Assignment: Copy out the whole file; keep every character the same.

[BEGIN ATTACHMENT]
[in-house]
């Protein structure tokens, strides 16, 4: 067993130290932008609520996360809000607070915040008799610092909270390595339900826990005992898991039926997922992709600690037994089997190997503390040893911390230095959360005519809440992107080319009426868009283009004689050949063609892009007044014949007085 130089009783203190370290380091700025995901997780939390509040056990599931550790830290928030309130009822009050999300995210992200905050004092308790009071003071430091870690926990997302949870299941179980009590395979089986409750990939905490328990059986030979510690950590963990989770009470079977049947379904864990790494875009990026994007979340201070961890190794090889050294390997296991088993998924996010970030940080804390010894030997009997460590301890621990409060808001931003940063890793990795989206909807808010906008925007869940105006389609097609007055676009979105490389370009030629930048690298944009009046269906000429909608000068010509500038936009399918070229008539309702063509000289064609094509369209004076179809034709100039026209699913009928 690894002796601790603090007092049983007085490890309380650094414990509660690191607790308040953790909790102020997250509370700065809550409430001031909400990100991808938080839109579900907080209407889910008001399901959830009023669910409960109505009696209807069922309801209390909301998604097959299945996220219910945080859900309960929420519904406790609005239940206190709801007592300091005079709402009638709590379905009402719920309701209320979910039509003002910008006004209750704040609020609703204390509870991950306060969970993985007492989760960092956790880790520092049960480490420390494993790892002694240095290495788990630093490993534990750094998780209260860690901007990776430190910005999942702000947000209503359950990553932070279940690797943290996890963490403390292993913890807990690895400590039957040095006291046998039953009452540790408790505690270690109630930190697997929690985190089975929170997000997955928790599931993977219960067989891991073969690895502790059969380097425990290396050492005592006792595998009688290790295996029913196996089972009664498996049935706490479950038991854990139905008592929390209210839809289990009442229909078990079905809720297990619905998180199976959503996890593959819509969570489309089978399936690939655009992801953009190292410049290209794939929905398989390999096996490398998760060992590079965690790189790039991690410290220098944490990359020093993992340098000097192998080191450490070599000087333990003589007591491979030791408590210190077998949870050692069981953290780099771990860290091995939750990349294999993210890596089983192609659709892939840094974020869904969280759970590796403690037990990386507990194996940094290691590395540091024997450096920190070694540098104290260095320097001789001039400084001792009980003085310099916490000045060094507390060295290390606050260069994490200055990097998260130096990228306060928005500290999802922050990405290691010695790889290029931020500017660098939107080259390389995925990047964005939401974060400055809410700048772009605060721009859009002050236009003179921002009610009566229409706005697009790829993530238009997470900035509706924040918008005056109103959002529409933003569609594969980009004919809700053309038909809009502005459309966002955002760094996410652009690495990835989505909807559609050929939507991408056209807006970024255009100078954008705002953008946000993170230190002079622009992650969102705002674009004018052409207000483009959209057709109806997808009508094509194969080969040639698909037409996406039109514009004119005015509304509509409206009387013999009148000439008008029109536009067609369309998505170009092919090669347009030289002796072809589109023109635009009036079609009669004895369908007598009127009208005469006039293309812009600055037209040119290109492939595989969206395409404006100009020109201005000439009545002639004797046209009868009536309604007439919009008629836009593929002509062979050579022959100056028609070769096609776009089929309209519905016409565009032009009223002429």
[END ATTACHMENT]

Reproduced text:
[in-house]
């Protein structure tokens, strides 16, 4: 067993130290932008609520996360809000607070915040008799610092909270390595339900826990005992898991039926997922992709600690037994089997190997503390040893911390230095959360005519809440992107080319009426868009283009004689050949063609892009007044014949007085 130089009783203190370290380091700025995901997780939390509040056990599931550790830290928030309130009822009050999300995210992200905050004092308790009071003071430091870690926990997302949870299941179980009590395979089986409750990939905490328990059986030979510690950590963990989770009470079977049947379904864990790494875009990026994007979340201070961890190794090889050294390997296991088993998924996010970030940080804390010894030997009997460590301890621990409060808001931003940063890793990795989206909807808010906008925007869940105006389609097609007055676009979105490389370009030629930048690298944009009046269906000429909608000068010509500038936009399918070229008539309702063509000289064609094509369209004076179809034709100039026209699913009928 690894002796601790603090007092049983007085490890309380650094414990509660690191607790308040953790909790102020997250509370700065809550409430001031909400990100991808938080839109579900907080209407889910008001399901959830009023669910409960109505009696209807069922309801209390909301998604097959299945996220219910945080859900309960929420519904406790609005239940206190709801007592300091005079709402009638709590379905009402719920309701209320979910039509003002910008006004209750704040609020609703204390509870991950306060969970993985007492989760960092956790880790520092049960480490420390494993790892002694240095290495788990630093490993534990750094998780209260860690901007990776430190910005999942702000947000209503359950990553932070279940690797943290996890963490403390292993913890807990690895400590039957040095006291046998039953009452540790408790505690270690109630930190697997929690985190089975929170997000997955928790599931993977219960067989891991073969690895502790059969380097425990290396050492005592006792595998009688290790295996029913196996089972009664498996049935706490479950038991854990139905008592929390209210839809289990009442229909078990079905809720297990619905998180199976959503996890593959819509969570489309089978399936690939655009992801953009190292410049290209794939929905398989390999096996490398998760060992590079965690790189790039991690410290220098944490990359020093993992340098000097192998080191450490070599000087333990003589007591491979030791408590210190077998949870050692069981953290780099771990860290091995939750990349294999993210890596089983192609659709892939840094974020869904969280759970590796403690037990990386507990194996940094290691590395540091024997450096920190070694540098104290260095320097001789001039400084001792009980003085310099916490000045060094507390060295290390606050260069994490200055990097998260130096990228306060928005500290999802922050990405290691010695790889290029931020500017660098939107080259390389995925990047964005939401974060400055809410700048772009605060721009859009002050236009003179921002009610009566229409706005697009790829993530238009997470900035509706924040918008005056109103959002529409933003569609594969980009004919809700053309038909809009502005459309966002955002760094996410652009690495990835989505909807559609050929939507991408056209807006970024255009100078954008705002953008946000993170230190002079622009992650969102705002674009004018052409207000483009959209057709109806997808009508094509194969080969040639698909037409996406039109514009004119005015509304509509409206009387013999009148000439008008029109536009067609369309998505170009092919090669347009030289002796072809589109023109635009009036079609009669004895369908007598009127009208005469006039293309812009600055037209040119290109492939595989969206395409404006100009020109201005000439009545002639004797046209009868009536309604007439919009008629836009593929002509062979050579022959100056028609070769096609776009089929309209519905016409565009032009009223002429």